Data scientists could become the developers of the next generation of enterprise systems as analytics, big data and business intelligence all blend together.
That's the argument from James Kobielus, IBM's big data evangelist and our fifth panelist for Oct. 4's TechLines panel in New York City.
TechLines panelists:| | | Kobielus, who was an analyst for Forrester Research, said that the data scientist will ultimately occupy a developer role. "There will be a core group of modelers focused on statistical analysis, business intelligence and new specialties such as sentiment analysis," explained Kobielus. "Data scientists will come into the game when traditional business intelligence can't quite meet the needs of the enterprise."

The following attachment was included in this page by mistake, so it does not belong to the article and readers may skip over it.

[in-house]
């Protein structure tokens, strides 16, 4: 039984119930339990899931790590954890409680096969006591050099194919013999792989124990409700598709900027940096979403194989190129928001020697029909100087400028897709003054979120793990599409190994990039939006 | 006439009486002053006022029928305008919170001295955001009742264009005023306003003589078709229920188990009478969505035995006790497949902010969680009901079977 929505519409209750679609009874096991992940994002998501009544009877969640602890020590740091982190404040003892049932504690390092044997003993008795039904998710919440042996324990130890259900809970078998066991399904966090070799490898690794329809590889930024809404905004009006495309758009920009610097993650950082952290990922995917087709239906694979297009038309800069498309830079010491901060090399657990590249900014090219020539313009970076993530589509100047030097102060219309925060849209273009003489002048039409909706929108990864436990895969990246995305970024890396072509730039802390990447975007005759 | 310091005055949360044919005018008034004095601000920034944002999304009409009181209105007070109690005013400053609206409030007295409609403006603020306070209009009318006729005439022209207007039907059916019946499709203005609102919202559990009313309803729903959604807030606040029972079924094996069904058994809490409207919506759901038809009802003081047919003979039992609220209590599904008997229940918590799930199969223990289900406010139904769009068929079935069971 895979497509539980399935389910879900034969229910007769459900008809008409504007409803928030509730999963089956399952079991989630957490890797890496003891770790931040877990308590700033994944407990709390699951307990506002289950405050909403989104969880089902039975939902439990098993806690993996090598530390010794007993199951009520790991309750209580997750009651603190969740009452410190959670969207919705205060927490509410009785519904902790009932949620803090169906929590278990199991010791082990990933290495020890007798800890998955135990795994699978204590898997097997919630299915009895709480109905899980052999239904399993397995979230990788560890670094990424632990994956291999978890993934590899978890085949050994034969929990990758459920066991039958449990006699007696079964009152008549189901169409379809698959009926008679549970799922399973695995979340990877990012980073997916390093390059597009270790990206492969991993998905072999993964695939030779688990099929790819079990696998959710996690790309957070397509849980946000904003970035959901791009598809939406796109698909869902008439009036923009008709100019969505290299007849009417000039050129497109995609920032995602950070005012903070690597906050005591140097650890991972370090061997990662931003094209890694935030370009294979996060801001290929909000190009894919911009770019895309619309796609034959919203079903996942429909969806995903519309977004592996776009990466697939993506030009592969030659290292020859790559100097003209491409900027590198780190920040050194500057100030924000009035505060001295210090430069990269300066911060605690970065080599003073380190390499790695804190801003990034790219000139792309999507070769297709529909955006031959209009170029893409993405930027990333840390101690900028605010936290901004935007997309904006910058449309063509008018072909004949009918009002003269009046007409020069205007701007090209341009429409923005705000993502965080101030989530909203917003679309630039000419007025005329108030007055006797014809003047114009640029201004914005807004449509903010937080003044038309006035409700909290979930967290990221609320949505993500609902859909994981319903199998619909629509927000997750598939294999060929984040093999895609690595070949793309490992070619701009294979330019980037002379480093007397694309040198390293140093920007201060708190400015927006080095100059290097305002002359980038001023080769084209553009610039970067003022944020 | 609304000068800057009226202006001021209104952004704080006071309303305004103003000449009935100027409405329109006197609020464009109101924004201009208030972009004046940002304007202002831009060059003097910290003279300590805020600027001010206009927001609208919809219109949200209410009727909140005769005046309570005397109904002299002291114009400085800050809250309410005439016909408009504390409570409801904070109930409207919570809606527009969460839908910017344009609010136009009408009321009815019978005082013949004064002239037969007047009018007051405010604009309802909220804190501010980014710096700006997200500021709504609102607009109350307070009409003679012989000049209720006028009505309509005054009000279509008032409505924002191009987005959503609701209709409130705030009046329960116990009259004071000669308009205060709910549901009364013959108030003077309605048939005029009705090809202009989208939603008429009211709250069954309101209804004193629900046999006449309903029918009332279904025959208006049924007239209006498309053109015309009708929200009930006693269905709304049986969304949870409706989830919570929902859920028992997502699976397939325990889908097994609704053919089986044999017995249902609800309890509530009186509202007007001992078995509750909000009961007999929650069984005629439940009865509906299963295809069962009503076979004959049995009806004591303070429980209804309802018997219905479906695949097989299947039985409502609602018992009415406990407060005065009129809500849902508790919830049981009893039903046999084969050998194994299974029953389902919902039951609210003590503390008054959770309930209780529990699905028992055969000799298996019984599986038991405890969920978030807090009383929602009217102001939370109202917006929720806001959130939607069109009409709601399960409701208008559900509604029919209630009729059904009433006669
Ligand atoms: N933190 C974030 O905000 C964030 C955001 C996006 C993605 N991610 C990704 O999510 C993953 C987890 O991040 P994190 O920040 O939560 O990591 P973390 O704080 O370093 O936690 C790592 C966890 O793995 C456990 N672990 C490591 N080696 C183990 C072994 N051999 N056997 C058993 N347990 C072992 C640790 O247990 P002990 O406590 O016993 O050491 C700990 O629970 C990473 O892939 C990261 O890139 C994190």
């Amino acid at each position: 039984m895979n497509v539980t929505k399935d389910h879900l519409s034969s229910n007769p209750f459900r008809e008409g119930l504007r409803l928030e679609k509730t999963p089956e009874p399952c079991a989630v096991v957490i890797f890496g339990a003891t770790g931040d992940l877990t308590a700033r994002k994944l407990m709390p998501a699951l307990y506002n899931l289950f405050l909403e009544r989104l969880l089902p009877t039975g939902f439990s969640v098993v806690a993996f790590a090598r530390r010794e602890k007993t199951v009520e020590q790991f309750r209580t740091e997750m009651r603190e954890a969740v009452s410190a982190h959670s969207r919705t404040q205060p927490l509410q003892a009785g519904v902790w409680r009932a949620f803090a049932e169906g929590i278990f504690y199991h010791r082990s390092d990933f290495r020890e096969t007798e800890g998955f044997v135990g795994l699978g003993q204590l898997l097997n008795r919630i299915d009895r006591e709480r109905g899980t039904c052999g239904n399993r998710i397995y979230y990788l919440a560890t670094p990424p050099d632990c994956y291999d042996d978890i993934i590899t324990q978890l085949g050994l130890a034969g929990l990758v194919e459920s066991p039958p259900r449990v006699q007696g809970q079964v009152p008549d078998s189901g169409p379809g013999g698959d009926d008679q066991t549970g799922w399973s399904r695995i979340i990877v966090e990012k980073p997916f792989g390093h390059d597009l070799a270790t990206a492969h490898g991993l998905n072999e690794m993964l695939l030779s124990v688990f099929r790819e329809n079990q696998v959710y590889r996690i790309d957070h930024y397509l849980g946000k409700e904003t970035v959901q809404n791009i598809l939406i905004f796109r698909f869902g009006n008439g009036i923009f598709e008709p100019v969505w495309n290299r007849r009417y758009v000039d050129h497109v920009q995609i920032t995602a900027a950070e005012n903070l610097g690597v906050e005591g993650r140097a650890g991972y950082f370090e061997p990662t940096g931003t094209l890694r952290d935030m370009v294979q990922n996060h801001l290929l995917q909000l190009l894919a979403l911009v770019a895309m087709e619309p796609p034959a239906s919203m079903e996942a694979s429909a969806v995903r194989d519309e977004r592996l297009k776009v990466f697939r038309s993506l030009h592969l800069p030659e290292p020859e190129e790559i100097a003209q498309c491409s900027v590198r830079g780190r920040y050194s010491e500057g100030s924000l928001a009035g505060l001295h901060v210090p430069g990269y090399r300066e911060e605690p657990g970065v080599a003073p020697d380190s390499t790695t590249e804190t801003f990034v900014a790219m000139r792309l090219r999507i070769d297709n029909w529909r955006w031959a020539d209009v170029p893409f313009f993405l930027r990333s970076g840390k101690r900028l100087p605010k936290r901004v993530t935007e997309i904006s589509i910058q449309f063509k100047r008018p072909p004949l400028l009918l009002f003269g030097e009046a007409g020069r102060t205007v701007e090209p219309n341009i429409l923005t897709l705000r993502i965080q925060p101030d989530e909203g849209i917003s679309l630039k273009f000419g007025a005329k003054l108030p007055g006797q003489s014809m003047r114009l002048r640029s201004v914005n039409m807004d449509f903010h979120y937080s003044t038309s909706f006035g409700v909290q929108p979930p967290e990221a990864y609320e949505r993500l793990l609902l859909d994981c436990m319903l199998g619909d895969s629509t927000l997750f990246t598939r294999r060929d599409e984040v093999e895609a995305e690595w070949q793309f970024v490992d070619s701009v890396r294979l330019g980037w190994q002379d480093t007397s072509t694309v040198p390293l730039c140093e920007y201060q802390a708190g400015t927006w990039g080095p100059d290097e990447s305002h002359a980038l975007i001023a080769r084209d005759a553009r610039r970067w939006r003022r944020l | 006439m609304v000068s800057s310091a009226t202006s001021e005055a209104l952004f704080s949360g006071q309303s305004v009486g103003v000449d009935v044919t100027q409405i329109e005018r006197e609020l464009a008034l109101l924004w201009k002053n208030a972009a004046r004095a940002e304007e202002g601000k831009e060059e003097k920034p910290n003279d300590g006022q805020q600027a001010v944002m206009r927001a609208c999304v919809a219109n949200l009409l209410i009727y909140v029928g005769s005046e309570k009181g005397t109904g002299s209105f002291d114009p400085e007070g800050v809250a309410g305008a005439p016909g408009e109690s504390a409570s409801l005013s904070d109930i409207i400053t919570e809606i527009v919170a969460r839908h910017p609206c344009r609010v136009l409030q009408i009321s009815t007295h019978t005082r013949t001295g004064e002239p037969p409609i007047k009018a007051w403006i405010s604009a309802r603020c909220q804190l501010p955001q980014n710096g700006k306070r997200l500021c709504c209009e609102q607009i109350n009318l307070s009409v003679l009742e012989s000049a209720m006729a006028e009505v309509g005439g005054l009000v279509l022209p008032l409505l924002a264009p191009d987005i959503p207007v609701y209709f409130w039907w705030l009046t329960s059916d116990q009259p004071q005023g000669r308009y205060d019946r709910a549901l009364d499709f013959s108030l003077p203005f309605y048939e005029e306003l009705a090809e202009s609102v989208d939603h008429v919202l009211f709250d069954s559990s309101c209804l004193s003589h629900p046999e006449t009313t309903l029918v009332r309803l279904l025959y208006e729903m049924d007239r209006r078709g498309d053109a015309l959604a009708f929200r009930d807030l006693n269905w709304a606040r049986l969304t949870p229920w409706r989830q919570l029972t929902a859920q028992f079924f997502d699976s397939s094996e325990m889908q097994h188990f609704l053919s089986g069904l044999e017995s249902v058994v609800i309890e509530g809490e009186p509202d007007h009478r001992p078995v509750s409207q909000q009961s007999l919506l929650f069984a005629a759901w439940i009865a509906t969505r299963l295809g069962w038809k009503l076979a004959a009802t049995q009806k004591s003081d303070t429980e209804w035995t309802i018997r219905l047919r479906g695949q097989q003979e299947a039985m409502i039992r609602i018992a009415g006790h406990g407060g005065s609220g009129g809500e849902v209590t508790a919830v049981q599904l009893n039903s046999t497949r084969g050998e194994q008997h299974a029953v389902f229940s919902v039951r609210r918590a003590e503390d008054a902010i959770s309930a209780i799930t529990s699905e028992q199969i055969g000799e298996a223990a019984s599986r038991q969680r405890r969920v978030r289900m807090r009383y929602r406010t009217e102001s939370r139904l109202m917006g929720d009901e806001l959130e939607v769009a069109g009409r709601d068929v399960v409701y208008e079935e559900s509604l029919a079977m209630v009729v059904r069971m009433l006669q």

Data science has been around for decades, but now is becoming more mainstream amid an information explosion. Meanwhile, new tools such as Hadoop and NoSQL approaches are causing a demand spike for talent.
"When you look at the job listings, there's clearly demand for data scientists," said Kobielus. "It's a boom period. There's a shortage of people who can do modeling work with Hadoop and MapReduce."
The talent shortage in big data is a hot topic among technology leaders. At a conference held by Temple University last week, tech leaders repeatedly bemoaned how hard it was to find talent. A bevy of companies are taking in-house talent and supplementing it with consultants and third parties. In the long run, these companies are teaming up with universities to create curriculum to create a pool of data scientists.
Among other notable points from Kobielus:
There's a historical comparison between big data and Linux, which took about a decade to become a mainstream data center staple.
Standardization could become an issue for big data. There is no standard big data building block, but Hadoop comes close. Kobielus said big data could adopt standards like services oriented architecture (SOA) did. He also wondered if there would be distro wars in the big data market.